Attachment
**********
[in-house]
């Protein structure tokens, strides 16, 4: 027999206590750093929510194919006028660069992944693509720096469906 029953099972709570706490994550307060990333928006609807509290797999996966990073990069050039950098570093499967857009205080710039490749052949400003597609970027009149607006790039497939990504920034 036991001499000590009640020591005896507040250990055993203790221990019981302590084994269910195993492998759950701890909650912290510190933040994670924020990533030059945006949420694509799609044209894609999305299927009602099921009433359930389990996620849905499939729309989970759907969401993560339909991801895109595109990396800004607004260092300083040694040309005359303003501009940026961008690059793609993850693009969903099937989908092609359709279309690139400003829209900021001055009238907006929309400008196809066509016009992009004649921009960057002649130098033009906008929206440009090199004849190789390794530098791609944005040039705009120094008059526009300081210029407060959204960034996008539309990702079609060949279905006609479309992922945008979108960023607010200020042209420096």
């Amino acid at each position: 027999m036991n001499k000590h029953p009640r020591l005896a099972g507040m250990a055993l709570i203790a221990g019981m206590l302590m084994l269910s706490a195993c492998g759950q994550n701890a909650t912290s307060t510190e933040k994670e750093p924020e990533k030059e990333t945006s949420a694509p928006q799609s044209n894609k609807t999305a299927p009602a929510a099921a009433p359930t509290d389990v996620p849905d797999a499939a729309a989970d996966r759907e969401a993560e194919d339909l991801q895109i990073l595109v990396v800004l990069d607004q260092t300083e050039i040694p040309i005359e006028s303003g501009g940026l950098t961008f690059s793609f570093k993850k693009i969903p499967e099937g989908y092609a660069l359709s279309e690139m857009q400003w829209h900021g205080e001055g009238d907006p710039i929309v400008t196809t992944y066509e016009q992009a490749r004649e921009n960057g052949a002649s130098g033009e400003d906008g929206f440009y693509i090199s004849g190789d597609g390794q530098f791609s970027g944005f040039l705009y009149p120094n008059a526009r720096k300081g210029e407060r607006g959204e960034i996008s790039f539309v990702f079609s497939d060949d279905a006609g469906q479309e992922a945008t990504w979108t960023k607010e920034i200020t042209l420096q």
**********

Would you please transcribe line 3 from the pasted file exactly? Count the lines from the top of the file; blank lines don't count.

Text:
């Amino acid at each position: 027999m036991n001499k000590h029953p009640r020591l005896a099972g507040m250990a055993l709570i203790a221990g019981m206590l302590m084994l269910s706490a195993c492998g759950q994550n701890a909650t912290s307060t510190e933040k994670e750093p924020e990533k030059e990333t945006s949420a694509p928006q799609s044209n894609k609807t999305a299927p009602a929510a099921a009433p359930t509290d389990v996620p849905d797999a499939a729309a989970d996966r759907e969401a993560e194919d339909l991801q895109i990073l595109v990396v800004l990069d607004q260092t300083e050039i040694p040309i005359e006028s303003g501009g940026l950098t961008f690059s793609f570093k993850k693009i969903p499967e099937g989908y092609a660069l359709s279309e690139m857009q400003w829209h900021g205080e001055g009238d907006p710039i929309v400008t196809t992944y066509e016009q992009a490749r004649e921009n960057g052949a002649s130098g033009e400003d906008g929206f440009y693509i090199s004849g190789d597609g390794q530098f791609s970027g944005f040039l705009y009149p120094n008059a526009r720096k300081g210029e407060r607006g959204e960034i996008s790039f539309v990702f079609s497939d060949d279905a006609g469906q479309e992922a945008t990504w979108t960023k607010e920034i200020t042209l420096q």